Jo Vitale: Oh gosh. I love that heaven in the Bible is depicted as a great banquet because so many of our best memories with Ravi were shared around food. It makes sense that hospitality, that he had a real love for food. But what I cherish most is that it wasn't about getting the most expensive meal, but always being able to appreciate the best in whatever context you were in. He would find the good in every situation, whether he was amongst the most fancy of circumstances, or the most just casual. And that was as true with people as it was with food.

Michael Davis: Waffle House or Steak House. It didn't matter.

Jo Vitale: Yes, exactly. One of my best memories is actually not long after we'd moved to Georgia. I think Ravi and Vince were doing an event together. It was around 11 p.m. after the event. We were driving home together when it came up in conversation that we'd never experienced Waffle House before. And Ravi couldn't get over the shock that we'd been living in the south for a couple of months and had not experienced the wonder and glory of Waffle House.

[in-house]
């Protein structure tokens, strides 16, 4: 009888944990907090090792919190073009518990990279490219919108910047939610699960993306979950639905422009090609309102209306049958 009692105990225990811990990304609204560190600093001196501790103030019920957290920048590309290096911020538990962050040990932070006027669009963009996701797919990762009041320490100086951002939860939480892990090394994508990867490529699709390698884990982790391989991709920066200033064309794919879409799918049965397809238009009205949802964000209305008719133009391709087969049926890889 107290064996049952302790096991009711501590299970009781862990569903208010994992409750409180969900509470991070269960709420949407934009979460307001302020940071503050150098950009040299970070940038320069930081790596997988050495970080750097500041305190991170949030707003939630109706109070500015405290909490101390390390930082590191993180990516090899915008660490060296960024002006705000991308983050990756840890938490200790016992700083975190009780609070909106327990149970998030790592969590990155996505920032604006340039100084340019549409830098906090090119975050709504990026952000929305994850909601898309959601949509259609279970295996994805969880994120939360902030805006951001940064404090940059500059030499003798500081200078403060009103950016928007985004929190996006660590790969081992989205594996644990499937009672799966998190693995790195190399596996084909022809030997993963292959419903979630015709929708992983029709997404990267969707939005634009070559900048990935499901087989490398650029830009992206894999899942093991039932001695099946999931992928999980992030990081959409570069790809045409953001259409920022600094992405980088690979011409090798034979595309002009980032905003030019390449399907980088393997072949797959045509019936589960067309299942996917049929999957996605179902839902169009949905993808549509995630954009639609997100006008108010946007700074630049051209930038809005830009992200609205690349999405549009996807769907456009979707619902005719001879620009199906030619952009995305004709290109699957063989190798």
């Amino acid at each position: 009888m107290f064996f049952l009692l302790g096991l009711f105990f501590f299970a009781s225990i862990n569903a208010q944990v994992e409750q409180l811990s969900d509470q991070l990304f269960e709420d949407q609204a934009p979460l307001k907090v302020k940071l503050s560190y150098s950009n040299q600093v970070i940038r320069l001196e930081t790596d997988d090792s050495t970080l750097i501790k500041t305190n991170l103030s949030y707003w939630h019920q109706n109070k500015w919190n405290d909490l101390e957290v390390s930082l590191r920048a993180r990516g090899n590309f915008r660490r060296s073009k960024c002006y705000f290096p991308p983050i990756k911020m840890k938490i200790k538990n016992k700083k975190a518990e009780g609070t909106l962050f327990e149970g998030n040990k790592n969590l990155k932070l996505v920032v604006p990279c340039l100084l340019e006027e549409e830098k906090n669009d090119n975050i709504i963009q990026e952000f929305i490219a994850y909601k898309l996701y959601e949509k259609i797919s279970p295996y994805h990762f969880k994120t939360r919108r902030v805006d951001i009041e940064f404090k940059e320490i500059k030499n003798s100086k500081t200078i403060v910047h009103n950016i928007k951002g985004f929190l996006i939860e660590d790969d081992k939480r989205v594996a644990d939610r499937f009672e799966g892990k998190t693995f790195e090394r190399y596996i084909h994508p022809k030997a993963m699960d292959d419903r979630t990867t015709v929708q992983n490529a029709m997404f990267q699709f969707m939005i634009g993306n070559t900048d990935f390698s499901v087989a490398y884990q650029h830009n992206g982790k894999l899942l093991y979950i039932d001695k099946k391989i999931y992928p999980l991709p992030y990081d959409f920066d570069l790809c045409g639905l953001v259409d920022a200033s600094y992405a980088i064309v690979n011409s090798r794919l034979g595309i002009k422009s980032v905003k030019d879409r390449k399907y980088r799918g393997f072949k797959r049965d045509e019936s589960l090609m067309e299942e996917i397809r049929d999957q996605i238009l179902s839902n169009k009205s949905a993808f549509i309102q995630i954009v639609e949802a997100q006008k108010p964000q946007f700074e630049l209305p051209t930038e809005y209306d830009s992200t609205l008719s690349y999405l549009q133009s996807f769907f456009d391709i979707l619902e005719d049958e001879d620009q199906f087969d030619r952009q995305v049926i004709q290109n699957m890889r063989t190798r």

So he turns to our colleague, Thomas, and says, "This is not right. Thomas, make a u-turn. Take us to the first Waffle House. So at 11 p.m., we're sitting in Waffle House with Ravi. It was just so funny. He was so passionate about us getting the best possible experience of Waffle House. He's taking me through the menu, and he's saying, "Jo, you have to get the pecan pancakes with a side of crispy bacon. And get syrup, but have it on the side and make sure it's warmed up." Just every level of detail had to be right. Again, it just speaks to his hospitality that actually he wasn't going to enjoy the food unless he knew we were enjoying our experience of it. And so I look forward to dining with Ravi again.